Basic Southern cooking tips consist of more than the edict to "batter and deep fry it." While women of the South do have a certain reputation for fried chicken, custard pie and sweet iced tea, they also have a few tricks up their sleeves for healthy cooking with a Southern twist.
Sometimes the best fried chicken has never seen a pot of boiling fat. Oven-fried chicken ends up with half the calories and all the finger-licking goodness. Simply dip chicken pieces in a mixture of egg and milk, then in flour. Repeat the egg and milk, then roll the chicken pieces in breadcrumbs. Arrange on a lightly greased baking pan, and cook in a 350-degree oven until the juices run clear and the chicken has reached an internal temperature of 165 degrees.
Sweet tea doesn't have to be high in sugar-substitutes like Stevia and Splenda work just fine. The trick is to dissolve the sweetener in a little almost-boiling water before adding it to the tea -this allows it to mix in smoothly and not leave a sludge at the bottom of the pitcher.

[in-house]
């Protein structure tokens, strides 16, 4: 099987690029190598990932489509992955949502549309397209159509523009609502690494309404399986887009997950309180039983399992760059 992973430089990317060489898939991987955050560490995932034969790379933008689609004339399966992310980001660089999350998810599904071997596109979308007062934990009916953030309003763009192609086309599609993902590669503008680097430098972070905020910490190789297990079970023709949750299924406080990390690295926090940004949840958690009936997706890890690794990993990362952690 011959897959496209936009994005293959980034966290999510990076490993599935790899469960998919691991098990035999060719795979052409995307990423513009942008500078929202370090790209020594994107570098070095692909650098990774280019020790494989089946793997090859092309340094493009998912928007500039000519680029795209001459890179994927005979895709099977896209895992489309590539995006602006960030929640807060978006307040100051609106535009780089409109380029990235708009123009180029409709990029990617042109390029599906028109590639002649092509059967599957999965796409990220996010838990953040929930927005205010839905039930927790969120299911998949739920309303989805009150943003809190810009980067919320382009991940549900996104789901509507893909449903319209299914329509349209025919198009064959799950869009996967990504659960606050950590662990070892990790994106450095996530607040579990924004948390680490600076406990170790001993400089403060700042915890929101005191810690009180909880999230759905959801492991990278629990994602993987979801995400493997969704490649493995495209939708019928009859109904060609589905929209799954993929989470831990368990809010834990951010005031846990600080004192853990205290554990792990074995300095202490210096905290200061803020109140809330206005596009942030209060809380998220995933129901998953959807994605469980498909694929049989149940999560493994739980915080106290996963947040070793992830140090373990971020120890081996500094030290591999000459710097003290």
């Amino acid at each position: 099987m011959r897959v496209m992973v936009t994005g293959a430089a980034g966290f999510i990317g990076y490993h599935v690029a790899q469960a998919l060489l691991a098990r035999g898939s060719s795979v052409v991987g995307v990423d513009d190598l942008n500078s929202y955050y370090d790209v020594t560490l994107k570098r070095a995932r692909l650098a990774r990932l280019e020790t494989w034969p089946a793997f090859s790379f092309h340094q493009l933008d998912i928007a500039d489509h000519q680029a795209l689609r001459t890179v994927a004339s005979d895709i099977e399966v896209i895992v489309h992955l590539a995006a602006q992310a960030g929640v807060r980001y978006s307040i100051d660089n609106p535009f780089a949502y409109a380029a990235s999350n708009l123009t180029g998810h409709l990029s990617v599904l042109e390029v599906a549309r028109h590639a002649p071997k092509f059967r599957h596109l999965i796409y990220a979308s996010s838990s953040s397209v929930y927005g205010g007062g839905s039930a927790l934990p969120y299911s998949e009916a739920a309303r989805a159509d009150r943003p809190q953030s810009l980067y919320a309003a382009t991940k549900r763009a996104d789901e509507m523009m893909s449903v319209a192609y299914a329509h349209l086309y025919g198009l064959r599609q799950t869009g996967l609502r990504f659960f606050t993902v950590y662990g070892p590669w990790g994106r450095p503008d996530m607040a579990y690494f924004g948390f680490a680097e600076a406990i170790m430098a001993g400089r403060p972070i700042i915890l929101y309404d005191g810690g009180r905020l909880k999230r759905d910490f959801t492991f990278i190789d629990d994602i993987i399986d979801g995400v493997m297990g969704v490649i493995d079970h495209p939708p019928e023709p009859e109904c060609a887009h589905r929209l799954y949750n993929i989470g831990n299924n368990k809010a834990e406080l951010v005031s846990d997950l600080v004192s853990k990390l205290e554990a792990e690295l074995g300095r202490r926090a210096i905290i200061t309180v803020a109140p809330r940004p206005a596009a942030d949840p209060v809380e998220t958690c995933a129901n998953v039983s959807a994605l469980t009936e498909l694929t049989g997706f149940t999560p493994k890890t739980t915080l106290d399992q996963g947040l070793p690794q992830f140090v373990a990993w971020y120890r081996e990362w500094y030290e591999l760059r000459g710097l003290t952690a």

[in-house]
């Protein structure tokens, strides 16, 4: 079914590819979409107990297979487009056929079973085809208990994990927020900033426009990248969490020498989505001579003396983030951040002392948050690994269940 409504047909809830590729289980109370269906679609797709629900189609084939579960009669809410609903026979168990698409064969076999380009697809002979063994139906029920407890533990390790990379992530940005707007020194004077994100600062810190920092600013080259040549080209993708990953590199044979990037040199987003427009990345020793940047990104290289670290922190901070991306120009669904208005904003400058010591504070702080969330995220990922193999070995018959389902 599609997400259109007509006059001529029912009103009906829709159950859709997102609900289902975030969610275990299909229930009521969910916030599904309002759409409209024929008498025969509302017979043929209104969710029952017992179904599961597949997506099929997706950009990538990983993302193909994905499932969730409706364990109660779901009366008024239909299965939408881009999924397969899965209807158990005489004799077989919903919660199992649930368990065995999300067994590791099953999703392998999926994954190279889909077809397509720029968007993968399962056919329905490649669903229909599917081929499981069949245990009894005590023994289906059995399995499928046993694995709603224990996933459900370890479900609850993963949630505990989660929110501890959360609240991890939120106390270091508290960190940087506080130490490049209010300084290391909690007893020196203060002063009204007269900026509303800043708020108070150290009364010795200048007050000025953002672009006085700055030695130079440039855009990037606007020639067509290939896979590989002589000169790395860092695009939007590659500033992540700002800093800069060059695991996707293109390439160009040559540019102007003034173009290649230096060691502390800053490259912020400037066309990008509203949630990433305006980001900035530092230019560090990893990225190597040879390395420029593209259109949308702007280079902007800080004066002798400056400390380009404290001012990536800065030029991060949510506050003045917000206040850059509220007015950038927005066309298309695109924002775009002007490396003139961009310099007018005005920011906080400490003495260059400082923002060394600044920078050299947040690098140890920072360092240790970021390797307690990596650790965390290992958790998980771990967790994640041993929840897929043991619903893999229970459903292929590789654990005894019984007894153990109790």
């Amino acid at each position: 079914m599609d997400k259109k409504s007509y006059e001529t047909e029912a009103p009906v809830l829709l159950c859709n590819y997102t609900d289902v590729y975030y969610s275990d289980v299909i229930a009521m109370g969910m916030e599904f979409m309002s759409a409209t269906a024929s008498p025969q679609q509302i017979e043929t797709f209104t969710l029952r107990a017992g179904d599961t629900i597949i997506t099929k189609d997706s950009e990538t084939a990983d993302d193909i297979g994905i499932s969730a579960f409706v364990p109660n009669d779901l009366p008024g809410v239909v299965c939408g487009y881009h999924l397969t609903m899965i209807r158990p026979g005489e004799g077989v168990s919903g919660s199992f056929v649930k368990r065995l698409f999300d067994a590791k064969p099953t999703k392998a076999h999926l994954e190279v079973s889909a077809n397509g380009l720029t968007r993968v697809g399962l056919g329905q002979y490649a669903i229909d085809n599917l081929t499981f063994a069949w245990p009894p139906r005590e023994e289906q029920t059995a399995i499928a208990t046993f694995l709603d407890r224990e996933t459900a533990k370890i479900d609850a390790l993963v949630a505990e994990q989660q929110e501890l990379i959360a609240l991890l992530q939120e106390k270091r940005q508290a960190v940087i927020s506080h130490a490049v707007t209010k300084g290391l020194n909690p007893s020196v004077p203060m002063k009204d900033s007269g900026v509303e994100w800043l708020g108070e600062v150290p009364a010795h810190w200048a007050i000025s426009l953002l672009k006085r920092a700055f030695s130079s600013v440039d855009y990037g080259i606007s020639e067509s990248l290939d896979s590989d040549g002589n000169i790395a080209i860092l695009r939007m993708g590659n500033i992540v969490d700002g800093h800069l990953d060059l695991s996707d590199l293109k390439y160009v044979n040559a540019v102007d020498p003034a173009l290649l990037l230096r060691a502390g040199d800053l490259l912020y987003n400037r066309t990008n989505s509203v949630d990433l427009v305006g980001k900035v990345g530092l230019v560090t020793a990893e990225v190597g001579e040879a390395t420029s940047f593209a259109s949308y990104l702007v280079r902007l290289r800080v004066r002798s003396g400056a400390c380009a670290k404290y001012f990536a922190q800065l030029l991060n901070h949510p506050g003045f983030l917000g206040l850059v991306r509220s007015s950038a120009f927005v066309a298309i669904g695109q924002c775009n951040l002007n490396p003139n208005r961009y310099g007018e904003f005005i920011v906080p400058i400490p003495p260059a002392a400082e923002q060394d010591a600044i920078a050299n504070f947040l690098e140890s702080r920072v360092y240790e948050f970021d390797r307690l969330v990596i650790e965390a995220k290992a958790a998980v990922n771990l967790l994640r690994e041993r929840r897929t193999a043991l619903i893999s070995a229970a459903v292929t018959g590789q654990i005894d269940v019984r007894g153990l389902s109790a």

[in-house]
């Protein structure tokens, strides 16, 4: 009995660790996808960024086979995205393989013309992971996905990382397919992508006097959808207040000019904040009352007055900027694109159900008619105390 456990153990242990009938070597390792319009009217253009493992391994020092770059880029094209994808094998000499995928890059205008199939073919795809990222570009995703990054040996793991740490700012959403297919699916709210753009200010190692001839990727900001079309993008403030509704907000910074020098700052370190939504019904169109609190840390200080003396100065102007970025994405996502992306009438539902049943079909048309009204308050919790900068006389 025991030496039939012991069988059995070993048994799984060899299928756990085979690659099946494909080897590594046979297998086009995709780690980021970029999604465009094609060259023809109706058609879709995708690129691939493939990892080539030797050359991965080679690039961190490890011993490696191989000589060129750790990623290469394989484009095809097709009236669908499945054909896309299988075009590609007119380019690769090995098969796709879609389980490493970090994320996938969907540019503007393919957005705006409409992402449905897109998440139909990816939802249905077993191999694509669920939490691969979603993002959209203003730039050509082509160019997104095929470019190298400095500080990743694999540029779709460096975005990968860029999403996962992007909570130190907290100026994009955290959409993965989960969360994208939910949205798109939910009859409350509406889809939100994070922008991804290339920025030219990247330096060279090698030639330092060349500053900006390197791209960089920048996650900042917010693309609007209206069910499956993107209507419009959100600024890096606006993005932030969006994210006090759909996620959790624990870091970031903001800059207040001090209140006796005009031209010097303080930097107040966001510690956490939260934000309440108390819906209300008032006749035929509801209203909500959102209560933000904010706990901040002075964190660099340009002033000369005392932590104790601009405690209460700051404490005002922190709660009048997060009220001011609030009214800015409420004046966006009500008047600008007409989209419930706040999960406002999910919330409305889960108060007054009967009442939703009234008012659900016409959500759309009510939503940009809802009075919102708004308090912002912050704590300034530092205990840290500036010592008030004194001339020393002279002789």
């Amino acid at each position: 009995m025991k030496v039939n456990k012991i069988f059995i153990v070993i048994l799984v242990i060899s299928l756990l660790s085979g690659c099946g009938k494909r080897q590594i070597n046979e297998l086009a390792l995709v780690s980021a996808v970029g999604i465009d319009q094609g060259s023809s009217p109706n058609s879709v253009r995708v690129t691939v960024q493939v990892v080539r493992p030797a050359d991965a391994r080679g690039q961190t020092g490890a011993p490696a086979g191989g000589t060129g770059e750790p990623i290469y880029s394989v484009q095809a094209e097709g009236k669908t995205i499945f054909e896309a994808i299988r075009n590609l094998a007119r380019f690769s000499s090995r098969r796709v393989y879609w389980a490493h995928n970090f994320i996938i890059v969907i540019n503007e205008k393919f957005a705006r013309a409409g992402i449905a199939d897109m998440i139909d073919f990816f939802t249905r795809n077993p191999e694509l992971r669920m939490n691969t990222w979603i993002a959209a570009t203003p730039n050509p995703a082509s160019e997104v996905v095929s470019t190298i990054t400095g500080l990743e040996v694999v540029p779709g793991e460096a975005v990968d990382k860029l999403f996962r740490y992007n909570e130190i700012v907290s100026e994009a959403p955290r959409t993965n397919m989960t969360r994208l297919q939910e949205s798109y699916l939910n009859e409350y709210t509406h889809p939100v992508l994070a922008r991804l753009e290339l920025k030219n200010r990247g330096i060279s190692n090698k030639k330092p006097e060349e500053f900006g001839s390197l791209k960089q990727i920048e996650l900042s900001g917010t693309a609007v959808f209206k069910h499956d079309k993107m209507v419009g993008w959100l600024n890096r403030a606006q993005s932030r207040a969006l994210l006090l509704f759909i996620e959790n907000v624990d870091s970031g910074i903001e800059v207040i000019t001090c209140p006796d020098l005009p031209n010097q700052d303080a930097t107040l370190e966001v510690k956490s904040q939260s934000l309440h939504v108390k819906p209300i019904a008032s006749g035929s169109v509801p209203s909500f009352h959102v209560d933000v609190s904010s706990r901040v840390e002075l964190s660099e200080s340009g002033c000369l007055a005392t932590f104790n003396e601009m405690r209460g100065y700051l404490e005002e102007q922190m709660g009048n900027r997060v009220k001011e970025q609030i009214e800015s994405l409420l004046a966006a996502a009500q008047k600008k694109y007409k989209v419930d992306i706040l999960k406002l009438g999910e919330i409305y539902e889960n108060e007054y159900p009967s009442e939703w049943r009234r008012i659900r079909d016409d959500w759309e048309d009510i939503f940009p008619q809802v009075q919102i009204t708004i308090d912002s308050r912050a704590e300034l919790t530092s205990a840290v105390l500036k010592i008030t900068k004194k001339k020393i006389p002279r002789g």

A gas stove is the secret to the best cream pies. An electric stove shuts on and off, stopping the relay of heat to the bottom of the pan at inconvenient moments. With a gas element, you can get the temperature just right, and your custard will come out perfect every time. Never, ever put a cream pie in the icebox before it is cool! That's a sure fire recipe for failure and a runny pie.
Southern hospitality is an important ingredient for Southern cooking. Always make enough for a few more so you can invite unexpected guests to stay for dinner. Keep fresh baked cookies handy for drop-in visitors, and offer coffee, tea or milk. It doesn't take a lot of effort to become the epitome of a perfect Southern cook and hostess!
Take a trip down South with these moist and delicious cornbread muffins. There is no better way to sop up your chili or stew and make sure you savor every bite.